Throughout this academic year, I have been arguing that while the state may have cut the UC’s total $20 billion budget by $600 million in the last two years, the university lost over $23 billion in its investment portfolio during the same time period. In fact, there has been a huge outcry over the reduction of state funds, but no one has questioned UC’s investment losses. It appears that people assume that since everyone lost money during the global fiscal meltdown, we cannot hold the university responsible for its investment decisions. However, a new study concerning the pension losses at six New England universities should make us re-open the question of how the UC lost so much money.
According to a new report by the Tellus Institute, Harvard, Dartmouth, MIT, Boston College, Boston University and Brandeis University all embarked on a high risk investment strategy that has now resulted in reduced endowments, budget cuts, delayed construction projects, and job eliminations. Like the UC, these universities all followed Yale University's investment chief, David Swensen’s endowment model of relying on alternative assets such as commodities, real estate and private equity.
While this report only looks at the six New England schools, its findings can also be applied to many universities, including the University of California. As I have written, the UC also copied Swensen’s strategy of moving money from stable securities to high return areas. In fact, the UC is still following this advice, which is evident in the following statement from Moody’s regarding the university’s investments: ““The long-term targets for the endowment pool would bring alternative assets (including hedge funds, real estate and private equity) to 35% of the total, with domestic and international equity accounting for another 45% of total assets.” Instead of shying away from the high-risk Yale investment model, the UC is increasing its exposure to these volatile assets.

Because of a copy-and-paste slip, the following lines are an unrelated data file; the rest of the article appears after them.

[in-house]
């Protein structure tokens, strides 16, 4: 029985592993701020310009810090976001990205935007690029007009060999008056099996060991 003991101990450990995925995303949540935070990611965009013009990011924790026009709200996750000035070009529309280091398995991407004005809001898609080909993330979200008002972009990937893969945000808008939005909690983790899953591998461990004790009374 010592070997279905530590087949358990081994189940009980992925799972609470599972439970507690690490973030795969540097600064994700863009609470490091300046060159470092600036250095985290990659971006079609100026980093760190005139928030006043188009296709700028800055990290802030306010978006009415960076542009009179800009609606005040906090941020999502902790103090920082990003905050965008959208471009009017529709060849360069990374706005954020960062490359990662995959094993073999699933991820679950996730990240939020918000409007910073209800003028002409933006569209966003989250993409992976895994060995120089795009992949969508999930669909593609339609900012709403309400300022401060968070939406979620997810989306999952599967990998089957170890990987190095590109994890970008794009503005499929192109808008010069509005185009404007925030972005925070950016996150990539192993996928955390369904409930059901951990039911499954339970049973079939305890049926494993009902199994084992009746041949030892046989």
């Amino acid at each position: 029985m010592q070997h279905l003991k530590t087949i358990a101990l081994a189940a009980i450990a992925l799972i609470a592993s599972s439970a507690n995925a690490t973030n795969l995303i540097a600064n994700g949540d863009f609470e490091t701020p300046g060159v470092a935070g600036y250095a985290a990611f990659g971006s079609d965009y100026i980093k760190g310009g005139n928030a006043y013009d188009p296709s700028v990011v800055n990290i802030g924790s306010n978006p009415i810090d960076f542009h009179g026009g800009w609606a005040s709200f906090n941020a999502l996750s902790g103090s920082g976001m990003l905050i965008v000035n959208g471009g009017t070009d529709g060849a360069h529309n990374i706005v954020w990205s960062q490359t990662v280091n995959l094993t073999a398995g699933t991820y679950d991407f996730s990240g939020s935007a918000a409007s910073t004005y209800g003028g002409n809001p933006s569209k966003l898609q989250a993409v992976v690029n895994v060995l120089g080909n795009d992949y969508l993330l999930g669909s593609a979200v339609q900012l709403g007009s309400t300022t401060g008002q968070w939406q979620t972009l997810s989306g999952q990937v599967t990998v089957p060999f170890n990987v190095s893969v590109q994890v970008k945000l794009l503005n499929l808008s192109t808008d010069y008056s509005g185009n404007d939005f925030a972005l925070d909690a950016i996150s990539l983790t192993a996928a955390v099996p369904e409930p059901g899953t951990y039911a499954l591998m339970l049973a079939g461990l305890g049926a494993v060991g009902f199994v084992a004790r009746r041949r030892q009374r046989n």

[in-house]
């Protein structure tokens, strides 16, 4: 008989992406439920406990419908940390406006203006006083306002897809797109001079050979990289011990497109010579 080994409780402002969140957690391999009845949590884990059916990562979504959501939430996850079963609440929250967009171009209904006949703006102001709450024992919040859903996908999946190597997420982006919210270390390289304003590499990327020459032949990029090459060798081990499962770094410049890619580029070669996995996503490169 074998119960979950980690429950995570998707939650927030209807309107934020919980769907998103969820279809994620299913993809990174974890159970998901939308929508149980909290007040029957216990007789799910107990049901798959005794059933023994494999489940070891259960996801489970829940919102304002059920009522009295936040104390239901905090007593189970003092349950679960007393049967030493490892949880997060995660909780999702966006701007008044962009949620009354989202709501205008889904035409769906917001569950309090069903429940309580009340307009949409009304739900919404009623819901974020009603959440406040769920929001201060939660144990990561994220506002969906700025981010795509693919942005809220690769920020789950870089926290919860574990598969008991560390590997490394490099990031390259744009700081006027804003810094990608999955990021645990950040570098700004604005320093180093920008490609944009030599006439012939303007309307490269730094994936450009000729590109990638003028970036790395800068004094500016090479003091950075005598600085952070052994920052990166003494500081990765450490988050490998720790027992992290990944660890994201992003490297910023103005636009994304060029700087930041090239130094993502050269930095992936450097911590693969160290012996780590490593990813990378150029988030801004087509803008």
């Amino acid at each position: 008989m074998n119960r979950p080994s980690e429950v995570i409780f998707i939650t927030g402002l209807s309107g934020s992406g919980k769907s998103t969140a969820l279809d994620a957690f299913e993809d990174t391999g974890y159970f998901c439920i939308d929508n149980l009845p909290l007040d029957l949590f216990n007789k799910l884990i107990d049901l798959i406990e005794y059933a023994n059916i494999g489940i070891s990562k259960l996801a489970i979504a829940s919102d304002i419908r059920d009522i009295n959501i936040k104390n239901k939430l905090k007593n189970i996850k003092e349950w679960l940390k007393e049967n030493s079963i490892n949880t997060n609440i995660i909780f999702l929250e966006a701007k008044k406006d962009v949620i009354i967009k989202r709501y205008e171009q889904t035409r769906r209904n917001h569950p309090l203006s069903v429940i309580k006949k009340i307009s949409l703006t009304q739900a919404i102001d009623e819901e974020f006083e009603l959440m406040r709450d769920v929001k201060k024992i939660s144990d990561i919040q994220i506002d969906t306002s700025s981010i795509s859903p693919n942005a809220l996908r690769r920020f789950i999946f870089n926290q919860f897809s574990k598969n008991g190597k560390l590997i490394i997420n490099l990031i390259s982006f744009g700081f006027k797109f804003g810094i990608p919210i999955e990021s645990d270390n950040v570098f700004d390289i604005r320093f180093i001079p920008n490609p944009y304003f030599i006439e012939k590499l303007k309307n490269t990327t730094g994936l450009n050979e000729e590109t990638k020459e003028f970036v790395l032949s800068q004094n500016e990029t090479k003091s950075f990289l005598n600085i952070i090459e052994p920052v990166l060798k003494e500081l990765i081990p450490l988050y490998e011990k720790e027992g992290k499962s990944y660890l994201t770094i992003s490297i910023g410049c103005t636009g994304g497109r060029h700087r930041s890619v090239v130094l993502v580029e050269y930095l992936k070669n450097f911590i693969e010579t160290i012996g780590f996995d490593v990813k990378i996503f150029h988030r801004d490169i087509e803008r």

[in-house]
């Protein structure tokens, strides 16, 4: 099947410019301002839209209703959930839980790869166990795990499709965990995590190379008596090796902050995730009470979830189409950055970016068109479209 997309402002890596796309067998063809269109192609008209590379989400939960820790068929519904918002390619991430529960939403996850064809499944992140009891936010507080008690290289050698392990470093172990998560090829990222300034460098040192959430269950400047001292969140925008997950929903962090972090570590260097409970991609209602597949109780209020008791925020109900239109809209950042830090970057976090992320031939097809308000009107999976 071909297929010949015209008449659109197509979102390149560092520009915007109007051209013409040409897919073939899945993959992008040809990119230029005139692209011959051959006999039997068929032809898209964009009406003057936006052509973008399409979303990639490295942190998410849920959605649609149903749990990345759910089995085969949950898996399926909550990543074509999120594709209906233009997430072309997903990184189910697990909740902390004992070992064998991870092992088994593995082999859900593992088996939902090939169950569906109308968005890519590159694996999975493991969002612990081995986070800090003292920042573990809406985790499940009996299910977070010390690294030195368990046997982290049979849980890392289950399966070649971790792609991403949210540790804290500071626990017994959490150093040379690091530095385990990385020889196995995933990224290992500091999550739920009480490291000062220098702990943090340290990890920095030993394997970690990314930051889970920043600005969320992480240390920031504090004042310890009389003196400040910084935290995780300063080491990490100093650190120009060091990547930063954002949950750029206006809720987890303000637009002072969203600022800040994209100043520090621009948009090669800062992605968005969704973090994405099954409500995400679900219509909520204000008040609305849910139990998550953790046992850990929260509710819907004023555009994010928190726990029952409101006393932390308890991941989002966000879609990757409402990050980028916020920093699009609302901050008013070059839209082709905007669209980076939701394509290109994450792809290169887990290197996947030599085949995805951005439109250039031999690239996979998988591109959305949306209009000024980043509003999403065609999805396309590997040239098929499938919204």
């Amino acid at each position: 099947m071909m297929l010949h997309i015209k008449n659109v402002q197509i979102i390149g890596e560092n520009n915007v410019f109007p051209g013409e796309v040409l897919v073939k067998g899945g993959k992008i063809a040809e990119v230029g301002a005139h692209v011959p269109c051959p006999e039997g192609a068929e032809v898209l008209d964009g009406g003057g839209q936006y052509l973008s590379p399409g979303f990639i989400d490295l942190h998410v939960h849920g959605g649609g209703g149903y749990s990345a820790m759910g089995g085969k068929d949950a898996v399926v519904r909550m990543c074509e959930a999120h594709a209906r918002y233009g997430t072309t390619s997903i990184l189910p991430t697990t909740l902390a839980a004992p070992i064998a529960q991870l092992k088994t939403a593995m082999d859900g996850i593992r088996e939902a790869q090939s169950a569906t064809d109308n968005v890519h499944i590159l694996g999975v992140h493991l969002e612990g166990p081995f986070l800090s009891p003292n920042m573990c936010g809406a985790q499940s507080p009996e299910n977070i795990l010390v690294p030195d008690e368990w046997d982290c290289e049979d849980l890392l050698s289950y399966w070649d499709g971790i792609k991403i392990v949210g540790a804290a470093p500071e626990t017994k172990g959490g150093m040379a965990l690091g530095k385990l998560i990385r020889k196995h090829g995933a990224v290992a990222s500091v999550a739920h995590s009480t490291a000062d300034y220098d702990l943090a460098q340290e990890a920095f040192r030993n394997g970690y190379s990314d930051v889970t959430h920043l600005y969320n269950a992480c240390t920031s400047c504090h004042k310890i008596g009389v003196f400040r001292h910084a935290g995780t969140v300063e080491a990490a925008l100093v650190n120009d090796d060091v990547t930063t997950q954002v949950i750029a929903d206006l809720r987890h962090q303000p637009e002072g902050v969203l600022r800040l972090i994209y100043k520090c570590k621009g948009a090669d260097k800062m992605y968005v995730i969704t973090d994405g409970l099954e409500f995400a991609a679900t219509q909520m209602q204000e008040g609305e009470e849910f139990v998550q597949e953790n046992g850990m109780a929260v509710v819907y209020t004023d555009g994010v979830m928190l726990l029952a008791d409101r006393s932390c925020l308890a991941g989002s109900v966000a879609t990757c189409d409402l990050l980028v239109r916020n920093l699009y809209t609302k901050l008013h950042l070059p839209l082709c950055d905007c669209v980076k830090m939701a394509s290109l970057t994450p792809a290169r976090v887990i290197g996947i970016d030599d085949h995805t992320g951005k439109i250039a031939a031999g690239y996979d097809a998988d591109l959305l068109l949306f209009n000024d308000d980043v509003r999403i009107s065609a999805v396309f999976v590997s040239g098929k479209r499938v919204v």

Like the UC, one of the driving forces behind these risky investments is the role of trustees or regents with conflicting business interests. According to a Bloomberg Businessweek article ,“The investment committee at Dartmouth, in Hanover, New Hampshire, included more than six trustees whose firms oversaw more than $100 million in investments for its fund over the last five years, the report said. Stephen Mandel, who is relinquishing his post as chairman of the school’s investment committee to lead the board later this year, originally managed $10 million for the school at his firm Lone Pine Capital LLC. . . . Other trustees who manage money for Dartmouth include Leon Black, with at least $40 million in his private-equity firm Apollo Global Management LLC, and William Helman, a partner at venture capital company Greylock Partners, the report said. Helman, who will take over the committee’s helm from Mandel, has received $10 million from the endowment.” These types of conflict of interest are evident in the UC system since many of the regents have major holdings in private equity, real estate, and construction.
As the UC union coalition told state senator Darrell Steinberg during Charlene Zettel’s conformation to be the next UC regent, we need to have employees on the pension board to make sure that the university’s investment decisions are not guided by the personal business interests of individual regents. Moreover, we need a full investigation into how the UC lost $23 billion during the global fiscal meltdown.